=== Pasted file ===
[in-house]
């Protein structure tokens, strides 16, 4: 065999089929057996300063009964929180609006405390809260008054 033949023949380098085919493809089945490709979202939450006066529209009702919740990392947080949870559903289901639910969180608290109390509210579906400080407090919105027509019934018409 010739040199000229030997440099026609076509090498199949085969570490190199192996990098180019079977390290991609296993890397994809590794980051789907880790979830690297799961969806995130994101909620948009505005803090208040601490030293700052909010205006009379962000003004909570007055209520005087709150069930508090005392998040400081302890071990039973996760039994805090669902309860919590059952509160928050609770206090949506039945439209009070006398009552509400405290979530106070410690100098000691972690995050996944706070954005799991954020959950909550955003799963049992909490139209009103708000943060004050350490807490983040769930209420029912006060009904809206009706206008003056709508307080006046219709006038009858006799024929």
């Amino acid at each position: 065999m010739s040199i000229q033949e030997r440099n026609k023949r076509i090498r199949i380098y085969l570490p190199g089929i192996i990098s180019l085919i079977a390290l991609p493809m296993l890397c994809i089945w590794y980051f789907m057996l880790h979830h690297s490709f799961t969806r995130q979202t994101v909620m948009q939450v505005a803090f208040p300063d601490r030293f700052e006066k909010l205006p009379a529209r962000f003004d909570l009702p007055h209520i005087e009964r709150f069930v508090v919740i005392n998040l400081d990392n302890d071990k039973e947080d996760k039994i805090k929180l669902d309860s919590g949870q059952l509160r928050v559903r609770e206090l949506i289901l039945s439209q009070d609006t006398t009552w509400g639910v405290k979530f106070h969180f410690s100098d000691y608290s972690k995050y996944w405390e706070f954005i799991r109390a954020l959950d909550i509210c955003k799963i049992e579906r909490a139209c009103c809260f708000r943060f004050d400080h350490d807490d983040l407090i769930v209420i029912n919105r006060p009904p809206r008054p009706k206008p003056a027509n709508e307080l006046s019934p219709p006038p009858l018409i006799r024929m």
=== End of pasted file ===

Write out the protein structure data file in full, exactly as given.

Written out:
[in-house]
């Protein structure tokens, strides 16, 4: 065999089929057996300063009964929180609006405390809260008054 033949023949380098085919493809089945490709979202939450006066529209009702919740990392947080949870559903289901639910969180608290109390509210579906400080407090919105027509019934018409 010739040199000229030997440099026609076509090498199949085969570490190199192996990098180019079977390290991609296993890397994809590794980051789907880790979830690297799961969806995130994101909620948009505005803090208040601490030293700052909010205006009379962000003004909570007055209520005087709150069930508090005392998040400081302890071990039973996760039994805090669902309860919590059952509160928050609770206090949506039945439209009070006398009552509400405290979530106070410690100098000691972690995050996944706070954005799991954020959950909550955003799963049992909490139209009103708000943060004050350490807490983040769930209420029912006060009904809206009706206008003056709508307080006046219709006038009858006799024929």
């Amino acid at each position: 065999m010739s040199i000229q033949e030997r440099n026609k023949r076509i090498r199949i380098y085969l570490p190199g089929i192996i990098s180019l085919i079977a390290l991609p493809m296993l890397c994809i089945w590794y980051f789907m057996l880790h979830h690297s490709f799961t969806r995130q979202t994101v909620m948009q939450v505005a803090f208040p300063d601490r030293f700052e006066k909010l205006p009379a529209r962000f003004d909570l009702p007055h209520i005087e009964r709150f069930v508090v919740i005392n998040l400081d990392n302890d071990k039973e947080d996760k039994i805090k929180l669902d309860s919590g949870q059952l509160r928050v559903r609770e206090l949506i289901l039945s439209q009070d609006t006398t009552w509400g639910v405290k979530f106070h969180f410690s100098d000691y608290s972690k995050y996944w405390e706070f954005i799991r109390a954020l959950d909550i509210c955003k799963i049992e579906r909490a139209c009103c809260f708000r943060f004050d400080h350490d807490d983040l407090i769930v209420i029912n919105r006060p009904p809206r008054p009706k206008p003056a027509n709508e307080l006046s019934p219709p006038p009858l018409i006799r024929m």